One of my favourite explanations of the shift from face-to-face learning environments to an online one comes from David Wiley. He points out that trying to take a classroom experience whole-cloth to a virtual one is like thinking you can play water polo with the same moves that worked with ponies on the field. Some transformation is required.
Like so many others, I’m thinking through what moves work and what moves don’t, and as a result, I’ve been thinking a lot about presence. In my latest travels through our classrooms before we closed our campuses, I noticed how much discussion, often catalysed by a slide lecture, played a role in driving learning. Learners’ tangents and storytelling during these discussions enabled teachers to highlight connections and ask probing questions. It is through the discussion that learners collaboratively made meaning. The learning surfaced IN the moment, IN the room — not from the slides or activity that anchored the discussion.
Take away the moment, take away the physical presence — and all you have is slides. Slides do not lead to learning even though they are the easiest thing to transition to online environments.
The move that needs to transform is cultivating presence, not trying to recreate it but by examining why it serves learning in the ways that it does.
Students themselves may not notice at first the lack of presence. Even the quietest ones feed off the power of the discussion, listening to comments and measuring their own uncertainties against the questions of others. Until they feel the impact of moving online, they may fail to take the important step of speaking up early, something that is likely awkward for many kids. We need to re-imagine presence in online environments. We need to move away from the dependence on direct teacher intervention that we take for granted.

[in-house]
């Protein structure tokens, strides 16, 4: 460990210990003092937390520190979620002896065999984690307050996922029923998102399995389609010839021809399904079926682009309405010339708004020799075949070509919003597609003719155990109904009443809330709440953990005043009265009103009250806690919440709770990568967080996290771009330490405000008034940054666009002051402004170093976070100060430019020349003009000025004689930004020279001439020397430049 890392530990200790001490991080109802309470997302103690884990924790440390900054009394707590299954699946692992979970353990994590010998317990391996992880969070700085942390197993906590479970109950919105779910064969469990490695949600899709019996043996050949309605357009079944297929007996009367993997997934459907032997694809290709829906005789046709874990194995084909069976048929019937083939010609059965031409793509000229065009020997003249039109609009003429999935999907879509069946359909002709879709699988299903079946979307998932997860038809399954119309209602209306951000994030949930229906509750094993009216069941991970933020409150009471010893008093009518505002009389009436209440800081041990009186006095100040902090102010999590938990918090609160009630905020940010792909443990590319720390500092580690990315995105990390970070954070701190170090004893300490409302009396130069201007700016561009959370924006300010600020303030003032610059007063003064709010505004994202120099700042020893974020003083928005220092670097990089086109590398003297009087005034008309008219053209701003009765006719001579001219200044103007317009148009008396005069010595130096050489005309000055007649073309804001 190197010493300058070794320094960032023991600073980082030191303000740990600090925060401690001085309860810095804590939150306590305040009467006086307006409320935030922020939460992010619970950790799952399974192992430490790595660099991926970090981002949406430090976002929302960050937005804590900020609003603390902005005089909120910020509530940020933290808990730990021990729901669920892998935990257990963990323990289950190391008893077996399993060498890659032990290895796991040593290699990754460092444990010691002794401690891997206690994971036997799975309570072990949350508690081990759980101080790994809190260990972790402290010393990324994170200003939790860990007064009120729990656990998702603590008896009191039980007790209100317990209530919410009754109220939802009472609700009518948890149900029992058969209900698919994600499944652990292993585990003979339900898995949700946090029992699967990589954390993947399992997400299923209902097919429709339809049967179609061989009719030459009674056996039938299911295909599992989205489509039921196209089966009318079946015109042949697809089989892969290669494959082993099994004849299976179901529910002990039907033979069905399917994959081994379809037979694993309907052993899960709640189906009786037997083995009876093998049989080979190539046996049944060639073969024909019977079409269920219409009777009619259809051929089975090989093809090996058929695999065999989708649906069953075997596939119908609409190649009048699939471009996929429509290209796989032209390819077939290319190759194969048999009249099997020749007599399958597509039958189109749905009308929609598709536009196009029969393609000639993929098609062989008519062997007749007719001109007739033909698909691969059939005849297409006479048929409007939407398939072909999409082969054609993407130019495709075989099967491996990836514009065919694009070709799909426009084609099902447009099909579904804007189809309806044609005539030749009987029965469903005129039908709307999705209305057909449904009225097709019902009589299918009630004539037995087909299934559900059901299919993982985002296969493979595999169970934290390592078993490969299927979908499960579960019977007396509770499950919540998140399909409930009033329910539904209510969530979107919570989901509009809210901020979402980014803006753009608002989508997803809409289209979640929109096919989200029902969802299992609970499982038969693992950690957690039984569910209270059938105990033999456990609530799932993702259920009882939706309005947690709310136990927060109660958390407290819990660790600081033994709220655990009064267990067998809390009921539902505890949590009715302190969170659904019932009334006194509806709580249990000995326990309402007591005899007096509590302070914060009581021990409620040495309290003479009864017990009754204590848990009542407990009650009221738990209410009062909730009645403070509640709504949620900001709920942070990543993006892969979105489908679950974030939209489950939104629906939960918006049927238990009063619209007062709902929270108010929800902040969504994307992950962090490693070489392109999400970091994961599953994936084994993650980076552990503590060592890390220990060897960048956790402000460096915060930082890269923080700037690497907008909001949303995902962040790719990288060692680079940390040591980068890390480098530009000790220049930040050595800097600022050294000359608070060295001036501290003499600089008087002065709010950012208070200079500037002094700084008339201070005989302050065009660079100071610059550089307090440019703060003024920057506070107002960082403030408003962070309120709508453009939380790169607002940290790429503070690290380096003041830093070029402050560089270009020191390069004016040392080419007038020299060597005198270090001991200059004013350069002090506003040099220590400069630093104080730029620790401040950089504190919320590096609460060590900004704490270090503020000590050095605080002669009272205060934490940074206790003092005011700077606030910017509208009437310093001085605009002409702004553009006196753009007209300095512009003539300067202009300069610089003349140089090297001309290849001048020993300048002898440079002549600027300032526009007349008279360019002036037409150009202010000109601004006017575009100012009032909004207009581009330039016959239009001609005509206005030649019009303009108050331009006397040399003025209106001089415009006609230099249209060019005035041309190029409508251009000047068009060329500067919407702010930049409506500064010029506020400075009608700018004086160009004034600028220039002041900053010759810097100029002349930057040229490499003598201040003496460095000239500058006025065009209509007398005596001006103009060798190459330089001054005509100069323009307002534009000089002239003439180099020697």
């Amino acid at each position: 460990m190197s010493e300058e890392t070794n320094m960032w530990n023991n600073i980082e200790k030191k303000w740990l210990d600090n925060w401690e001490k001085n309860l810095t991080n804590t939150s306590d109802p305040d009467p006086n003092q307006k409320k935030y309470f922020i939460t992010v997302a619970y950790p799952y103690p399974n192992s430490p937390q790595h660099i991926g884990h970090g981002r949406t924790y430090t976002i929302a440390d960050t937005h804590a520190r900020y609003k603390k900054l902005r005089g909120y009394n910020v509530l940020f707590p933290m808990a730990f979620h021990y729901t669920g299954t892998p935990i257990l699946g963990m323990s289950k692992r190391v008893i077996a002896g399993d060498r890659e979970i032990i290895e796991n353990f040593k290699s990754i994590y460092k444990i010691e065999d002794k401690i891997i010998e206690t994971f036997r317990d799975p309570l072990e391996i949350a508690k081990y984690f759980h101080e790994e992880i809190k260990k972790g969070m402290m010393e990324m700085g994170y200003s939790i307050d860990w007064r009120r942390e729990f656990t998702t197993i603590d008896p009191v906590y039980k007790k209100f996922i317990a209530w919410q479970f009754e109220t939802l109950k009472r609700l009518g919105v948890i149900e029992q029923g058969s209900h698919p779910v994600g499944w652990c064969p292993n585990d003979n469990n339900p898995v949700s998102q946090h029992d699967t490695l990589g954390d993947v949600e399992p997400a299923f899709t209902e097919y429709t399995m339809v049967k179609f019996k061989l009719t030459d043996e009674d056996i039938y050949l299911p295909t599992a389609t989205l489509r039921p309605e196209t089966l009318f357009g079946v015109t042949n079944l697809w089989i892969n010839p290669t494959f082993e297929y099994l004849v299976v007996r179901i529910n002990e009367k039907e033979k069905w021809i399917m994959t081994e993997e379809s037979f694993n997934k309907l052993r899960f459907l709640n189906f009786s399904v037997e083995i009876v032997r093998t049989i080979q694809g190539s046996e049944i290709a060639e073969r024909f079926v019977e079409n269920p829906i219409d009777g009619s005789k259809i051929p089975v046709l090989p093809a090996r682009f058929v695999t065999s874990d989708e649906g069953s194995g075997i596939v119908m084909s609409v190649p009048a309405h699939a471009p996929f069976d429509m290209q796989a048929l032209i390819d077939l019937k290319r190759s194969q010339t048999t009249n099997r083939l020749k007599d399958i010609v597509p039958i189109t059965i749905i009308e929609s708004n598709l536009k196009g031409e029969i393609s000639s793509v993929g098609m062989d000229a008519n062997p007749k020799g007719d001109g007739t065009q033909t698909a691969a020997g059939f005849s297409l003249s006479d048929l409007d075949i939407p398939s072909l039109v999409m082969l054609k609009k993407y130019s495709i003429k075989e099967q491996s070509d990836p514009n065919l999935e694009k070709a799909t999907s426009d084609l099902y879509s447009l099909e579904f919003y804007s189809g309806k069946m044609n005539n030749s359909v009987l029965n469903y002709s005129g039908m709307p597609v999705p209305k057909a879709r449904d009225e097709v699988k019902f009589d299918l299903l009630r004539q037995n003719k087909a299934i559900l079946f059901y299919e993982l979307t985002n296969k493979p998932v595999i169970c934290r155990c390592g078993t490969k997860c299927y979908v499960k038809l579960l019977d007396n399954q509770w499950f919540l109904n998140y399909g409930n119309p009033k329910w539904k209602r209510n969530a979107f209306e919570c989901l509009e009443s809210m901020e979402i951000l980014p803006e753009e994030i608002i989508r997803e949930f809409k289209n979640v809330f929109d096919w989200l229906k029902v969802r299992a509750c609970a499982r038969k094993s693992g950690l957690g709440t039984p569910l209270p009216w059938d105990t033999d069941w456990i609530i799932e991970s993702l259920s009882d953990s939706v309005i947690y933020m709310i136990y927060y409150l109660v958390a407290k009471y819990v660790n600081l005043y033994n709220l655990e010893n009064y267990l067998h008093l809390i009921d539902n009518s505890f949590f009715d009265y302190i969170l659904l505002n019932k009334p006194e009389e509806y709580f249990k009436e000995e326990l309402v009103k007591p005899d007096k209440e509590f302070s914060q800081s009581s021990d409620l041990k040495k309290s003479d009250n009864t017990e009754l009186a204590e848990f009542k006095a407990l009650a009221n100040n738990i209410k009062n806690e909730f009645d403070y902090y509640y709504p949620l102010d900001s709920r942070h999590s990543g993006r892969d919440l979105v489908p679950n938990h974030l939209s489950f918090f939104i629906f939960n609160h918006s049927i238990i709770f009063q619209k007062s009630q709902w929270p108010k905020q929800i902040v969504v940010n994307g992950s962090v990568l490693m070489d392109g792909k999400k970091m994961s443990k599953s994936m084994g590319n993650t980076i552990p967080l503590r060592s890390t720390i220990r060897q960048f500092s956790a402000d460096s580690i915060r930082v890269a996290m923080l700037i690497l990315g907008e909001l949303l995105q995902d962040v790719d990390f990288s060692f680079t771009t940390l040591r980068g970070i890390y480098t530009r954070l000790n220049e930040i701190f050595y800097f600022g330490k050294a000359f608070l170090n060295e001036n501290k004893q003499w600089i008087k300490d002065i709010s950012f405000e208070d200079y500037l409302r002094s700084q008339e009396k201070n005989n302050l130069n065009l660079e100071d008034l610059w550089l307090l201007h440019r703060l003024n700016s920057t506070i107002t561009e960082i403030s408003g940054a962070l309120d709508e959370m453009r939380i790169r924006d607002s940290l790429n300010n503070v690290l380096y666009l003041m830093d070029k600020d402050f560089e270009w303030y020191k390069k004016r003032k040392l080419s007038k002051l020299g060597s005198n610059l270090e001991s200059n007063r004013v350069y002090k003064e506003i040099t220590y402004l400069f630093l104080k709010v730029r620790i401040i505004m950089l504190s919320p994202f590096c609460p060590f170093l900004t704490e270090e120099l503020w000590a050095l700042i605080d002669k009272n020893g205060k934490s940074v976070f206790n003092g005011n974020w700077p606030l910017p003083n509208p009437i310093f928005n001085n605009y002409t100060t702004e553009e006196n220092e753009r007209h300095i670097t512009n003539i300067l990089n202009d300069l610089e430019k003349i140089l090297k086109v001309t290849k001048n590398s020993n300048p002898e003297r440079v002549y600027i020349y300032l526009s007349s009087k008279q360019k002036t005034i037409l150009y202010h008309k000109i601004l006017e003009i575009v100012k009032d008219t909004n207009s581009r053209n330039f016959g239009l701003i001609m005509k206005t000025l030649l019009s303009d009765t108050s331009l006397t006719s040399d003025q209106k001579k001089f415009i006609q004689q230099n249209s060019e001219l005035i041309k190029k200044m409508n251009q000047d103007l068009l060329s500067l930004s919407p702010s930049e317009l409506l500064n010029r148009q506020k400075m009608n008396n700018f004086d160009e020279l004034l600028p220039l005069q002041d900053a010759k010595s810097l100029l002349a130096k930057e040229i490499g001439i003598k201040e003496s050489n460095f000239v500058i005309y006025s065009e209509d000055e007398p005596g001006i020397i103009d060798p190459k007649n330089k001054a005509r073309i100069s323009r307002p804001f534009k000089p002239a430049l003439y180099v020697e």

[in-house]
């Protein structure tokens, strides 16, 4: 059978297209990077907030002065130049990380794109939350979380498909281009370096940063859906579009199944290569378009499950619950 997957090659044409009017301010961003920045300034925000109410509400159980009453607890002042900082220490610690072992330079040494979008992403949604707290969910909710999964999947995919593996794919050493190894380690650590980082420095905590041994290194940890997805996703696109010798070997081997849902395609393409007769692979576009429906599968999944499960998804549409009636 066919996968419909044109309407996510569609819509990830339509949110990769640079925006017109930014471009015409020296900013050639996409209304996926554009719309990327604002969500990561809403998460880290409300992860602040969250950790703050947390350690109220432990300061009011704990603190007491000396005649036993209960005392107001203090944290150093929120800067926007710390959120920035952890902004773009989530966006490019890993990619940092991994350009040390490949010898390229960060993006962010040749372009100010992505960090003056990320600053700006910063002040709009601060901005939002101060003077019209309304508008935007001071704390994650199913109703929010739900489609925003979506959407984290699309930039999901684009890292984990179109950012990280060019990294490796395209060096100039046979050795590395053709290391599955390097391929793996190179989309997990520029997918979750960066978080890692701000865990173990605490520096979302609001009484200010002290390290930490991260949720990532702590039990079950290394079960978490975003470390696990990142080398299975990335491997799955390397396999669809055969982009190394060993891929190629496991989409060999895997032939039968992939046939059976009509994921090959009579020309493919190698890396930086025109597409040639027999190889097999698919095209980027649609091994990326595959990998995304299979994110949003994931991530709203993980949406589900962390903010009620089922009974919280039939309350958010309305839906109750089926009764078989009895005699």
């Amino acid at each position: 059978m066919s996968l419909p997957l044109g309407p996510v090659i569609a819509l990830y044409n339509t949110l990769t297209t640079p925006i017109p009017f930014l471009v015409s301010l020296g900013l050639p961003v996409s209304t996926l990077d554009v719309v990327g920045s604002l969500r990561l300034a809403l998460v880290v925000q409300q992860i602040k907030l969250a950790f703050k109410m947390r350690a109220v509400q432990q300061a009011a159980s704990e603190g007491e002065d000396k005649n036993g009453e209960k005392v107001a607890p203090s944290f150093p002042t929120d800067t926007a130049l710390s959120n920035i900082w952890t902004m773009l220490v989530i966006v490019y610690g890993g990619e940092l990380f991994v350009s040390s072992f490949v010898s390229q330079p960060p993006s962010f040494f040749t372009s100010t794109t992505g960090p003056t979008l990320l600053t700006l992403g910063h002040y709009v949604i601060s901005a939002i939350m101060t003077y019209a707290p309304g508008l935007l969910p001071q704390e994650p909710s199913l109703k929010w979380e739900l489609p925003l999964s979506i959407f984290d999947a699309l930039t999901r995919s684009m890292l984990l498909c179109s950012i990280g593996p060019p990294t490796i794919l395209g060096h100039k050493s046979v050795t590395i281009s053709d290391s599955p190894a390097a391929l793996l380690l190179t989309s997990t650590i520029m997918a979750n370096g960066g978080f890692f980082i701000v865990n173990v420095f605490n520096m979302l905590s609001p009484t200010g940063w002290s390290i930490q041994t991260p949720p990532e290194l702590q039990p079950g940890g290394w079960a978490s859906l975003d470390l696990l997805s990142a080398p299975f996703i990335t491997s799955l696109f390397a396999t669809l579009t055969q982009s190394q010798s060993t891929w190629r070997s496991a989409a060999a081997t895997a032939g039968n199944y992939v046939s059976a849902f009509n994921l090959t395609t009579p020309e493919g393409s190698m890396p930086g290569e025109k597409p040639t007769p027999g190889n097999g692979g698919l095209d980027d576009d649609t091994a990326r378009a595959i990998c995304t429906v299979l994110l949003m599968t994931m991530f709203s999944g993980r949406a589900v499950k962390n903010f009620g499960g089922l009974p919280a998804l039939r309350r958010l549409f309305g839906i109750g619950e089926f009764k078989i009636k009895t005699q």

Check-ins with students will continue to serve kids to some degree. However, we need to consider how we can shift toward accountable social networks through cultivating community and collaboration.
Palloff and Pratt (The Excellent Online Instructor, 2011) urge a shift in the balance of power from the teacher as the sole content source and chief planner to students themselves.
How might we transform discussions to serve more like a social network? Without a doubt, this will be a journey, but I can recommend one strategy to try immediately: the mighty protocol.
In this link, I sketch out a plan to take online for those that are eager to integrate new strategies.
There is nothing that will replace the high-fives and laughter that fills the classrooms and hallways of a school. However, if we fail to rethink what makes learning so powerful in the shift to online environments, then we fail to imagine the potential new environments can bring to our kids.
Colleen Broderick is the Director of Learning, International School of Zug and Luzern
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